Closer still. A guide to Photomacrography

Photomacrography (with film)

Note: this was actually written for an ‘A’ level English assignment in ages past, long before digital cameras came out. That said, everything here is almost as valid now as it was then. Enjoy.

Extreme close up of a red ant head
{ Extreme close up of a red ant head }

Have you ever wanted to fill your camera frame with a tiny insect, or turn an ordinary household object into something bizarre? If so, then this article is for you.

Whether for aesthetic reasons, or used to provide a technical record, working very close can reveal with great clarity the patterns, textures and colours of ordinary objects.

Photomacrography can be defined as the art of taking photographs at, or greater than life-size. As a definition of x1 magnification, a piece of leaf 24mm x 36mm will fill up the entire 35mm format at this life-size reproduction ratio. (This will vary for digital cameras, depending on the sensor). At 3:1 (x3) a vein on the leaf 5mm would be magnified to 15mm in length in the image.

Close-up Equipment

Equipment is your first consideration for entry into this fascinating subject. A sturdy tripod is essential as the same factor magnifies the movements as the image itself and the slightest movement will ruin the shot. A cable release, or preferably a remote, will prove a necessary investment as it will help cut down vibrations. For still life the self-timer, if your camera has one, will be as good, if not better, for reducing camera shake.

Nikon Close-Up Speedlight Commander Kit R1C1
{ Nikon Close-Up Speedlight Commander Kit R1C1 }

For the actual close-up equipment, you will want to consider a coupling ring, a macro filter (or better still, a true macro lens) and extension tubes. You’ll also need an off-camera flash or, if you can run to the cost, a dedicated macro flash such as the Nikon Close-Up Speedlight Commander Kit R1C1 (set you back about £600 mind!). A small light tent is ideal if you are doing still life.

Macro filters

0.5x Close up of mushrooms
{ 0.5x Close up of mushrooms }

Macro filters are close-up lenses which screw into the front of your lens. They have set diopter rating of between 1 and 10 (0.1x to 1.0x magnification). This does not change with the lens in use, but the focusing distance does. The wider the angle of the lens the closer you must be to the subject. This applies equally to dedicated macro lenses. Macro filters can be used in conjunction with bellows and extension tubes, but not with coupling rings. you can get a reasonable set for about £12 on Amazon, with the higher quality achromatic macro filters starting around £30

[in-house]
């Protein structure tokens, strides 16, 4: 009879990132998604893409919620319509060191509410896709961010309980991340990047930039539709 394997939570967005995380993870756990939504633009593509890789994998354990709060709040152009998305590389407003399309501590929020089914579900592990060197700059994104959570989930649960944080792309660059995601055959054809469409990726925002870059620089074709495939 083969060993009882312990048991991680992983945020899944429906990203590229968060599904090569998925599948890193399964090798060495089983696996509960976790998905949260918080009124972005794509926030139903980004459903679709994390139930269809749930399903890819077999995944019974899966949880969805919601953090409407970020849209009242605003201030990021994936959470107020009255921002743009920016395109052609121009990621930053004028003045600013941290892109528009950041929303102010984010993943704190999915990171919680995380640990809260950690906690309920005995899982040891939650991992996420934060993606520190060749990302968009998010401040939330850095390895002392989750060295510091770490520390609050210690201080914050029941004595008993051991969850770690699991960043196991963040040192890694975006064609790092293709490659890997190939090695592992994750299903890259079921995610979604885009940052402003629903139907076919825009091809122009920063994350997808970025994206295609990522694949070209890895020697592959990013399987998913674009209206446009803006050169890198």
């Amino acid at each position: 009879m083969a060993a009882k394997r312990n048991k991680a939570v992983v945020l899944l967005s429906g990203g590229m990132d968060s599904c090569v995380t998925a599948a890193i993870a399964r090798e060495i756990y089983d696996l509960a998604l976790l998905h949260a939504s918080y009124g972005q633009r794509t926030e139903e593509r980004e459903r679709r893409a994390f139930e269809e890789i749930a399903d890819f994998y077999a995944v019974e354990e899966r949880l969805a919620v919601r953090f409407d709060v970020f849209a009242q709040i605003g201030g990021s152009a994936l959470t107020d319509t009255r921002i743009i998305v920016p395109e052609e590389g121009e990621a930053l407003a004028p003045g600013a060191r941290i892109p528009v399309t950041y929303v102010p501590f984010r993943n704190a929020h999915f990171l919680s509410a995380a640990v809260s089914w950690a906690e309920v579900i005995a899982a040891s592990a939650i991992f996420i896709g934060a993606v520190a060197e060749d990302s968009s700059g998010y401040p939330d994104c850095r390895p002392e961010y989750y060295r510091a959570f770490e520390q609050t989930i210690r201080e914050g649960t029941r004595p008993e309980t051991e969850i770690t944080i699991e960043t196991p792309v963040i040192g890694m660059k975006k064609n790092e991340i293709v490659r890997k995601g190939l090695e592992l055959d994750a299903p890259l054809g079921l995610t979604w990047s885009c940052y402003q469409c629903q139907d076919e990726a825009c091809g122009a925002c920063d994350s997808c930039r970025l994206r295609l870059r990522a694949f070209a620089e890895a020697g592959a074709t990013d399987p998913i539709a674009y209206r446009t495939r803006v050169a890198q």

The mushrooms pictured above were taken with a 75-250mm zoom and a 5 diopter macro filter.

True macro lenses

True macro lenses* offer 1:1 closeup built-in, but they aren’t cheap, coming in around £650 to £1,200 for the 180mm to 200mm ones.
*(such as the Nikon 200mm f4D AF Micro, Canon EF 180mm f3.5L Macro USM AutoFocus and Sigma 180mm f3.5 EX DG HSM Macro)

Cost aside, another advantage of these is the working distances: with a 50mm you have to be within just 1.5" whereas an 180mm macro lenses will give you 9" of breathing space.

Not tried it yet myself, but in his ‘how to’ [Frank Phillips] recommended trying a 2x teleconverter. The 180mm macro would extend the working distance to 18″ and give the added benefit of becoming 2x magnification. No pain, no gain, though, as they say, as you’d also lose 2 f. stops.

Extension tubes

Kenko extension tube nikon fit
{ Kenko extension tube, nikon fit }

Extension tubes fit between your lens and camera and allow magnifications of around 0.25x to 2x life-size, based on a standard lens and a 50mm extension. Like bellows, they work by increasing the distance between the lens and the film plain or sensor and have no direct effect on image quality. A decent brand like the Kenko shown to sell for around £120 on Amazon.

The formula for using extension tubes is tube length ÷ focal length = added magnification.

Coupling rings

x11 close up of the eye of a needle
{ x11 close up of the eye of a needle }

Coupling rings work by mounting a standard or wide-angle lens – in reverse – onto a telephoto lens. This will give magnifications from 2x life-size to an amazing 10x life size or even greater, depending on the lens combination in use (and the sensor with digital cameras). Using extension tubes with the above will increase this still further. The 11x image of the eye of a needle to the right was taken like this.

To use a coupling ring, remove any existing filters from the lenses, as these will reduce the picture quality and can cause vignetting – dark corners on the image. Next, mount the telephoto lens onto the camera body and screw the standard lens onto it with the coupling ring.

With this setup, you should have the reversed lens set at infinity and at its maximum aperture (i.e. f1.8). If you are using a zoom lens as the telephoto, it must be set to its maximum focal length (i.e. 300mm for a 75 to 300mm zoom); otherwise, very strong vignetting will occur.

Close up camera setup
{ Extreme close up camera setup }

The image above shows the equipment I used to take the images in this article. Included cable release (not shown), Nikon F3 (film), Sigma 70-210mm zoom, Kenko coupling rings and a Nikon 50mm lens (reversed) with a Sunpak flash, positioned off-camera.

When choosing the appropriate ring, check the filter sizes of your chosen lenses and use that; for telephoto with a 55mm thread and a standard lens with a 52mm thread you will need a ’52/55 coupling ring.’

Using the coupling ring will take you within inches of your subject or closer still, depending on the magnification, so you must take great care not to bang the unprotected rear element.